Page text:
PwC Canada's 2022 Emerging Trends in Real Estate report launched today
TORONTO, Oct. 14, 2021 /CNW/ - Key forces of change have been identified in PwC Canada and ULI's Emerging Trends in Real Estate (ETRE) report. The annual survey of the Canadian real estate industry suggests sentiments of optimism, with business prospects for 2022 returning to above pre-pandemic levels. Although COVID-19 concerns still loom, real estate businesses have been successful. In fact, the housing market has boomed, industrial real estate continues to strengthen, segments of the retail sector fared better than expected and the office sector, while under continued pressure, showed some positive signs.
According to the report, Canada's leading real estate businesses are going to keep a close eye on key forces that are reshaping real estate: the significant shifts in the workplace and ways of working, the increasing significance of environmental, social and governance (ESG) and rising costs and competition.
"Renewed strategies on innovation, transformation and repositioning portfolios are essential for real estate businesses to successfully embrace these disruptions in the industry," said Frank Magliocco, National Real Estate Leader, PwC Canada. "Technology and data analytics can assist with analyzing opportunities of growth and making better-informed investments."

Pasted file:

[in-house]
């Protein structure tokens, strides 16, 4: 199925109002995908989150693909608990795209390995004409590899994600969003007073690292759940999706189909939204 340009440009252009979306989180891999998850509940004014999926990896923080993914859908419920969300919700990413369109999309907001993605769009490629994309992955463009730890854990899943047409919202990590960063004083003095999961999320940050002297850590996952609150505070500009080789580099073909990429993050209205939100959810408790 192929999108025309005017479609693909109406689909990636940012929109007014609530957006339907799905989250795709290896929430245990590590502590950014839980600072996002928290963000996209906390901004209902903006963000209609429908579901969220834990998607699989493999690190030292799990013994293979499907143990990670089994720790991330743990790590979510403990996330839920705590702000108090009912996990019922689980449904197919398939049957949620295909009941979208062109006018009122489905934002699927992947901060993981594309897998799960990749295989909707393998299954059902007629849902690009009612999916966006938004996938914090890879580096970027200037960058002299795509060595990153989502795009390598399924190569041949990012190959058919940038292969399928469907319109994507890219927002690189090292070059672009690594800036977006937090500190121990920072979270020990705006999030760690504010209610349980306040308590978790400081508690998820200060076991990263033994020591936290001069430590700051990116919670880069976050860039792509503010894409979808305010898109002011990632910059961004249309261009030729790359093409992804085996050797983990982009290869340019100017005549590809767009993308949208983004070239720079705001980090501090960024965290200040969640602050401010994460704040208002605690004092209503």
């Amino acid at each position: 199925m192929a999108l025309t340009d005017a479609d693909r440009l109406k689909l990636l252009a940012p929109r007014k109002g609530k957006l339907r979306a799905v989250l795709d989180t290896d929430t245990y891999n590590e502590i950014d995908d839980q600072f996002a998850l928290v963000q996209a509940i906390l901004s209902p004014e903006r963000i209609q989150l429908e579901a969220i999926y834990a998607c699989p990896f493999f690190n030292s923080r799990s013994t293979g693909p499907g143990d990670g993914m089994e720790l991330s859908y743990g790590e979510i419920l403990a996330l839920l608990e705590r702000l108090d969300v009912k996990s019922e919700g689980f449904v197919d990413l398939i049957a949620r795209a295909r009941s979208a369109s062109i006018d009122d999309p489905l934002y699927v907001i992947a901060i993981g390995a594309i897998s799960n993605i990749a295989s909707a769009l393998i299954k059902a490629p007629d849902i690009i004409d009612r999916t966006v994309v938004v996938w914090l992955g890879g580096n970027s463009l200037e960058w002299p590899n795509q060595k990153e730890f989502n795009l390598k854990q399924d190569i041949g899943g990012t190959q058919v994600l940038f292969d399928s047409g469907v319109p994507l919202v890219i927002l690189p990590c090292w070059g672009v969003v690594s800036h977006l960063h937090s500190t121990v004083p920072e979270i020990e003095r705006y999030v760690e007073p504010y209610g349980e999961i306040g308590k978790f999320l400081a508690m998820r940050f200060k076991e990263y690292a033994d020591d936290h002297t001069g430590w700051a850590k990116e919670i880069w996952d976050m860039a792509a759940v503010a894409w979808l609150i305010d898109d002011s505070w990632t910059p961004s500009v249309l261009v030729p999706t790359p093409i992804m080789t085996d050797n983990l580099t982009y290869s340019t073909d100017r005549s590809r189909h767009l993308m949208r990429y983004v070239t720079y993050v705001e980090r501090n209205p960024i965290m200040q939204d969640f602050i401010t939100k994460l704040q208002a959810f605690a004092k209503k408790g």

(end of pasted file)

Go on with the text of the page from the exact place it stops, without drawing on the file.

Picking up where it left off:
"ESG, digital accelerations and workforce shifts are all mega-trends that will continue to have a transformative impact on the industry," said Richard Joy, Executive Director of Urban Land Institute Toronto. "Working together to find creative solutions to these challenges will enable real estate leaders to shape the future and uncover new opportunities."
Commercial Real Estate
Warehousing & fulfilment
Once again, warehousing and fulfillment was the top investment prospect. Due to the accelerated growth and dependence on e-commerce, this shift impacted the market towards new heights. An emerging trend from this year's report is the blurring between warehousing & fulfillment and retail. This is growing in prevalence as industrial locations are positioned closer to the end customer to facilitate last-mile delivery.